More On Stroke And Speech

Rev. Peter J. Gomes
Rev. Peter J. Gomes

Meanwhile, as promised, Spaulding Rehabilitation Hospital put me in touch with a leading stroke rehabilitation specialist.

Dr. Randie Black Schaffer is the director of the Stroke Rehabilitation Program at Spaulding. She is not involved in Rev. Gomes's care and cannot speak about his case specifically, but she explained the general outlook for recovery when a stroke patient has speech impairment:

"It depends on exactly where in the brain the stroke takes place and how much of the brain is involved. The smaller the area, the more likely the person is to get a complete recovery. And some areas of the brain are more forgiving than others in that some areas are more redundant.. For some functions, including motor function speech, analogous areas in the opposite hemisphere of the brain can learn to take on some of the function of the damaged area.

Immediately after you have a stroke, there is a small area of brain tissue that’s actually destroyed by the stroke, and an area of brain around it that's called the penumbra. This is like a rim around the central area of the stroke where the tissue is still viable but not functioning because of swelling and inflammation. As the inflammation goes away, that area can recover. That usually takes one to three months, depending how big the stroke is and how much swelling there is.

The longer-term process is more a compensatory process in which you encourage the developing and reinforcing of new connections in the brain. That's the time when repetitive practice is important. You move into the 'piano lessons' model and you practice therapy exercises every day.

Two types of aphasia

Speech in the brain is centered in two different areas, and they correspond to two major types of aphasia that can be caused by stroke.

In one, comprehension is relatively preserved but the ability to formulate verbal responses is more seriously impaired. Patients have a hard time getting out the specific word they want to say.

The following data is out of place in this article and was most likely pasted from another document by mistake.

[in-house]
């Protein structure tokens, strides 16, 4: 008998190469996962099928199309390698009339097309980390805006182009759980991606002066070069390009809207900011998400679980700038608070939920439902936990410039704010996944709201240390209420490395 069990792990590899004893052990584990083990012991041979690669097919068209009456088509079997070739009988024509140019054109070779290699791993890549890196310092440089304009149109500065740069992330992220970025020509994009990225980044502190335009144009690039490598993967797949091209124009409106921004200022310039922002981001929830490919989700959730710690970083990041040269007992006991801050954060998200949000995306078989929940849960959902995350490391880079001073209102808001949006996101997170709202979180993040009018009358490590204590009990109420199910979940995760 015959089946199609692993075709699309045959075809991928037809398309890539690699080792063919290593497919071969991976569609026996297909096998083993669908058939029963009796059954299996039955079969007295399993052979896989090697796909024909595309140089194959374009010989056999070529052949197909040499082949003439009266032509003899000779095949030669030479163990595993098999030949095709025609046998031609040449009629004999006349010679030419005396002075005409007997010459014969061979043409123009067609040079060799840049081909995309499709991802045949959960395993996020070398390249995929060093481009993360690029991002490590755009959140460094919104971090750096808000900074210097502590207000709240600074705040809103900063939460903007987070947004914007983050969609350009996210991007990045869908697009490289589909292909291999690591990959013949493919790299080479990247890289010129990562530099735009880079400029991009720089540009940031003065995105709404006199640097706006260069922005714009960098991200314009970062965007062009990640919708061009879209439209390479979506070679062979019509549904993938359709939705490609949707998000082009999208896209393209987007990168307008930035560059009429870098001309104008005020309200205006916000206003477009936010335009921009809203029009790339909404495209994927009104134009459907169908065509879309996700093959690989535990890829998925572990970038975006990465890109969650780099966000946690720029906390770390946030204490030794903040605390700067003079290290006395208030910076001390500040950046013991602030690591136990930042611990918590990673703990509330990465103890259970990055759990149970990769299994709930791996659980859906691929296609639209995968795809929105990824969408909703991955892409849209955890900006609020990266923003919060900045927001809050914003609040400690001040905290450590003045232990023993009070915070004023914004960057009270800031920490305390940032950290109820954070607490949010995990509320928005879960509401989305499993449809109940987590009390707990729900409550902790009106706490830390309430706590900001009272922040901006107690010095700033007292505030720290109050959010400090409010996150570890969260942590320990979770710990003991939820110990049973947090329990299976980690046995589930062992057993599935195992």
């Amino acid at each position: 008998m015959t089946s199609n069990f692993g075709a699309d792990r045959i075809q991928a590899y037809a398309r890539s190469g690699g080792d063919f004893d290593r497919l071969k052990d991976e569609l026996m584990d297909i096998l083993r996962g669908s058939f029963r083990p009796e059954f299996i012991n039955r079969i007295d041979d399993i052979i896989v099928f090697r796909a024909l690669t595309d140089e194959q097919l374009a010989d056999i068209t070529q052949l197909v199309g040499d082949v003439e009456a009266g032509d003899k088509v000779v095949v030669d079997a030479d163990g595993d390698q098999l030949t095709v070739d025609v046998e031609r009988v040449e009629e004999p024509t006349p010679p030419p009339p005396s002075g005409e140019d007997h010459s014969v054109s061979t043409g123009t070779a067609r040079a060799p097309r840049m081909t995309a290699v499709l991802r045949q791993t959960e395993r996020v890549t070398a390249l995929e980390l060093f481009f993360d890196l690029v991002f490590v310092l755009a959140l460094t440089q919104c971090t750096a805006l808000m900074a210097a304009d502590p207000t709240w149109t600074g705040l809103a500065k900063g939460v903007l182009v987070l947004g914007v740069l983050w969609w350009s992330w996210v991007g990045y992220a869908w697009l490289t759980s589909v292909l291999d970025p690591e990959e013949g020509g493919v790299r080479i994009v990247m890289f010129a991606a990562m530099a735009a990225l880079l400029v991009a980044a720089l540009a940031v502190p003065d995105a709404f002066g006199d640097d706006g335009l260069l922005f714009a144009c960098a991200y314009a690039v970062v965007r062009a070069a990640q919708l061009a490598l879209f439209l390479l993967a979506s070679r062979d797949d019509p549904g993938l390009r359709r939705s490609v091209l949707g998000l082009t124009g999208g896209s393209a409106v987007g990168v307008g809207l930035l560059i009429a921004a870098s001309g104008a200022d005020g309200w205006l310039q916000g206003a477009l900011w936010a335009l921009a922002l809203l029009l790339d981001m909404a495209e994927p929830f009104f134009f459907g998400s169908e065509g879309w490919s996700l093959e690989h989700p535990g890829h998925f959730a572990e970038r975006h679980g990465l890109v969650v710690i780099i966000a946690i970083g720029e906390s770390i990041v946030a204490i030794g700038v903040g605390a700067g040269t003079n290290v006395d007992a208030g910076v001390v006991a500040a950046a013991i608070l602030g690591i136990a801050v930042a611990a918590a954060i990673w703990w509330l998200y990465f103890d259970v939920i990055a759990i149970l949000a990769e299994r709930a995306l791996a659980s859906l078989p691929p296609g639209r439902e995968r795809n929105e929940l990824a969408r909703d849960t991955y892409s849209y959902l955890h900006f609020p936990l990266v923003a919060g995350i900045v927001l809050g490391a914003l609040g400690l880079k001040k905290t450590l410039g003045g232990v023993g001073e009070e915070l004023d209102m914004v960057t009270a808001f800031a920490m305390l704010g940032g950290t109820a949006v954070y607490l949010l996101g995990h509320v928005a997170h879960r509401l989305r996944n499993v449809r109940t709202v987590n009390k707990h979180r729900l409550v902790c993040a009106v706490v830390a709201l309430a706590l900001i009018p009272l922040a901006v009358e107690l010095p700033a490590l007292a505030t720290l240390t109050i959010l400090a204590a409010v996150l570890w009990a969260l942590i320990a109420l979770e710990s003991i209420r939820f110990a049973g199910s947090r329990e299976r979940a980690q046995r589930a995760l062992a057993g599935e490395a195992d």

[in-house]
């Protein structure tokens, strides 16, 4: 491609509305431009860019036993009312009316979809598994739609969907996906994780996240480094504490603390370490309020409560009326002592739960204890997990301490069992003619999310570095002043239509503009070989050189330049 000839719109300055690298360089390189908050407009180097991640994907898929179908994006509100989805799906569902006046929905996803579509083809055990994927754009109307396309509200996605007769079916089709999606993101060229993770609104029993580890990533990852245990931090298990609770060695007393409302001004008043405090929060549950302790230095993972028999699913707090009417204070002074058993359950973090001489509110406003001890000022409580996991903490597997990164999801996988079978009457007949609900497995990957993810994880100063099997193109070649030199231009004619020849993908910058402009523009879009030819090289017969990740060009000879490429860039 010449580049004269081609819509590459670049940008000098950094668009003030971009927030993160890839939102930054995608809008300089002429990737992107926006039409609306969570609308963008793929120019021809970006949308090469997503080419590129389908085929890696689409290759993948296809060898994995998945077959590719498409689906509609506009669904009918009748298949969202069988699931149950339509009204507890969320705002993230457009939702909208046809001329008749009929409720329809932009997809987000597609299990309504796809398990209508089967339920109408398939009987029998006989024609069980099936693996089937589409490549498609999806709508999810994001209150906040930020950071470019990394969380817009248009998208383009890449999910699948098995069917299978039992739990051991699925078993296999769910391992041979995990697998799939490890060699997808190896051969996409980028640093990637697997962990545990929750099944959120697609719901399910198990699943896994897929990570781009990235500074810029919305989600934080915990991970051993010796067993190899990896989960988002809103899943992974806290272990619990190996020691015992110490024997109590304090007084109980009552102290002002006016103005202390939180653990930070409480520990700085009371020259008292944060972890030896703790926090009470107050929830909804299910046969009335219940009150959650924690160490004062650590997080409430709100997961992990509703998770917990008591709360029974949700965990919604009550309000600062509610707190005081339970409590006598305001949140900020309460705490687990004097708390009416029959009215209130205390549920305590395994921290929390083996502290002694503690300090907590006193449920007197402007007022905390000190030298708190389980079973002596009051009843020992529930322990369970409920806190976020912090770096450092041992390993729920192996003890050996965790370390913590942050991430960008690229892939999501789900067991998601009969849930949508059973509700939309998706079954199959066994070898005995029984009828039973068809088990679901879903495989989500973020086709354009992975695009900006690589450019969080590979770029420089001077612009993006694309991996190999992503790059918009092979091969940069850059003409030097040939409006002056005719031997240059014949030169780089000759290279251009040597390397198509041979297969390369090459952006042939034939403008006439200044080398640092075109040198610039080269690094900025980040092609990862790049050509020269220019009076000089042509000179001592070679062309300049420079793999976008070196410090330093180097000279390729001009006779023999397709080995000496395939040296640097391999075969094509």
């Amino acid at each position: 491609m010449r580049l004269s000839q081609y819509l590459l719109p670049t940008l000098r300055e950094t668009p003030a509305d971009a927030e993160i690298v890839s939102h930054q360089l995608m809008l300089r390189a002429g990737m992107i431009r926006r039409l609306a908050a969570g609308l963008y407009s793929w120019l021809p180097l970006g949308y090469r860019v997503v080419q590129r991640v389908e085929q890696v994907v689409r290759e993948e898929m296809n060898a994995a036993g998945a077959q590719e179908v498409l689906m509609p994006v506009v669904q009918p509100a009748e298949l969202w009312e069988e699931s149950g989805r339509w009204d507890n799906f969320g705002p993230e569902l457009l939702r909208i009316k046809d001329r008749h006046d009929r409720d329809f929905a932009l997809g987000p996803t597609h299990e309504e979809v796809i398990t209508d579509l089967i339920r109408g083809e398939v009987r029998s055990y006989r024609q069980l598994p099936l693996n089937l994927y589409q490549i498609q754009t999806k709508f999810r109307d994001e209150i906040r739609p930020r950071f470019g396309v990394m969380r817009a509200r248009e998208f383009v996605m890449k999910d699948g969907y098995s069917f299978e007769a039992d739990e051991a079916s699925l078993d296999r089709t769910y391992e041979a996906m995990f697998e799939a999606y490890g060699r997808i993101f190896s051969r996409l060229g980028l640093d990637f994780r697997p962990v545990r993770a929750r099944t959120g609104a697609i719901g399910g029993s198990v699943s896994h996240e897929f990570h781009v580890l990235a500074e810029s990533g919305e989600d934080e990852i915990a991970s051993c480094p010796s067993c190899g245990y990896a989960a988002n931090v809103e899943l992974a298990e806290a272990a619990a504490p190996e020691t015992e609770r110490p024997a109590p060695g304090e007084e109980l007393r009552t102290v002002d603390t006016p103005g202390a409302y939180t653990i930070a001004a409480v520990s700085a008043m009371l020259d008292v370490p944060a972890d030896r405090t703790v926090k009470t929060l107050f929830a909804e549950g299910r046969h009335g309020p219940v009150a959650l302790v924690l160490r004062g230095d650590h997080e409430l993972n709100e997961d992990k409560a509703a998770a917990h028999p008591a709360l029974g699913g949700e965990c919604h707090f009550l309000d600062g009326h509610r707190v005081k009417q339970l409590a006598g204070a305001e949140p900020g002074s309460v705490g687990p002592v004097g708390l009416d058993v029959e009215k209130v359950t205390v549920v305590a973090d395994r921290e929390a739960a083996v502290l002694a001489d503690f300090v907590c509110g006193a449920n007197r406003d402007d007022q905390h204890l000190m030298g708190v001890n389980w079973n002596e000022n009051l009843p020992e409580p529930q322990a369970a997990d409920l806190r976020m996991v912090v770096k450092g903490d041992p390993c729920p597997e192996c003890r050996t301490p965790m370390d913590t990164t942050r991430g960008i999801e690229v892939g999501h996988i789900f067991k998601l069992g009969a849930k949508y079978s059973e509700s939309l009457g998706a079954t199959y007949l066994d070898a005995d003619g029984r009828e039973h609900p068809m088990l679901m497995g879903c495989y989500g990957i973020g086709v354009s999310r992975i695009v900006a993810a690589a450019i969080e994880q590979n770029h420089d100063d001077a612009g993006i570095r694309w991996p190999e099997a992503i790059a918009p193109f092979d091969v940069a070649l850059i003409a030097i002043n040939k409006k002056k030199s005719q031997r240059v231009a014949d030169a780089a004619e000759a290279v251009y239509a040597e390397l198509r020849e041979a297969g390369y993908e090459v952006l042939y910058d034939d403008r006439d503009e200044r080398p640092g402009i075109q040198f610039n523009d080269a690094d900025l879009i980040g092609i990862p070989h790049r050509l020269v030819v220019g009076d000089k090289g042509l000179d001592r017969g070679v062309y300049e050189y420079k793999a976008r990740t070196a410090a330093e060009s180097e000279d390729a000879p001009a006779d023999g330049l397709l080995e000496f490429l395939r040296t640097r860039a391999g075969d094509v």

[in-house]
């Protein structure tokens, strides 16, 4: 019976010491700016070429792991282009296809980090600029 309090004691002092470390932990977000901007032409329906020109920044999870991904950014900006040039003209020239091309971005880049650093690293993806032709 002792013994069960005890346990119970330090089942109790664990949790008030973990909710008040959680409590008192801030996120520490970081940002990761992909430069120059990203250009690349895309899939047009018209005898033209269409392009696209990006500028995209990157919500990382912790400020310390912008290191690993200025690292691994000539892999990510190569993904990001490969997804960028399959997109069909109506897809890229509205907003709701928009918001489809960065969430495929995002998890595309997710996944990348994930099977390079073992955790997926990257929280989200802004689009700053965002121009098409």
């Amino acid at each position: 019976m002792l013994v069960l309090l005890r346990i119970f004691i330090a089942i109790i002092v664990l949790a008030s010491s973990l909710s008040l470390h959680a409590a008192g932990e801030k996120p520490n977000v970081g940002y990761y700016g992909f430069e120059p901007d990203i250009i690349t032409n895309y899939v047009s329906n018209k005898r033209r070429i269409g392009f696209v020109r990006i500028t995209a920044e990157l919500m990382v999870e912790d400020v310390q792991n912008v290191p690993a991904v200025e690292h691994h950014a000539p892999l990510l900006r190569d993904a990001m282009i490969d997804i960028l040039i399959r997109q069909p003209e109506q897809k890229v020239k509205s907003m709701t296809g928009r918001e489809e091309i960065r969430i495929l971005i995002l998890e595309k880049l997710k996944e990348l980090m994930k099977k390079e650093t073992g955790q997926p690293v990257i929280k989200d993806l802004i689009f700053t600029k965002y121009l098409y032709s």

In the other type, comprehension is more affected than verbal expression. Patients may be able to speak fluently but often make no sense. Typically, they don't have insight into how they're speaking, but the really important thing is that they may not understand what you're saying to them at all.

A third possible reason for speech impairment is that the stroke may have caused weakness in the throat muscles needed to speak clearly.


As soon as the person is able to, he or she starts doing speech therapy. There’s evidence that early speech therapy is important. You don’t want to wait a month. You want to start working on a patient’s areas of language weakness right away. Recovery may be ongoing for a year or more. Usually the recovery is fastest in the first few months, but people may make meaningful gains in language function for a year or more.

Recent literature suggests that for the most part, more therapy is better. That certainly early on, daily therapy is important, up to one to two hours a day. And the patient has to be motivated and really actively engaged in the therapy for it to be useful.

This program aired on December 20, 2010. The audio for this program is not available.

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Carey Goldberg Editor, CommonHealth
Carey Goldberg is the editor of WBUR's CommonHealth section.



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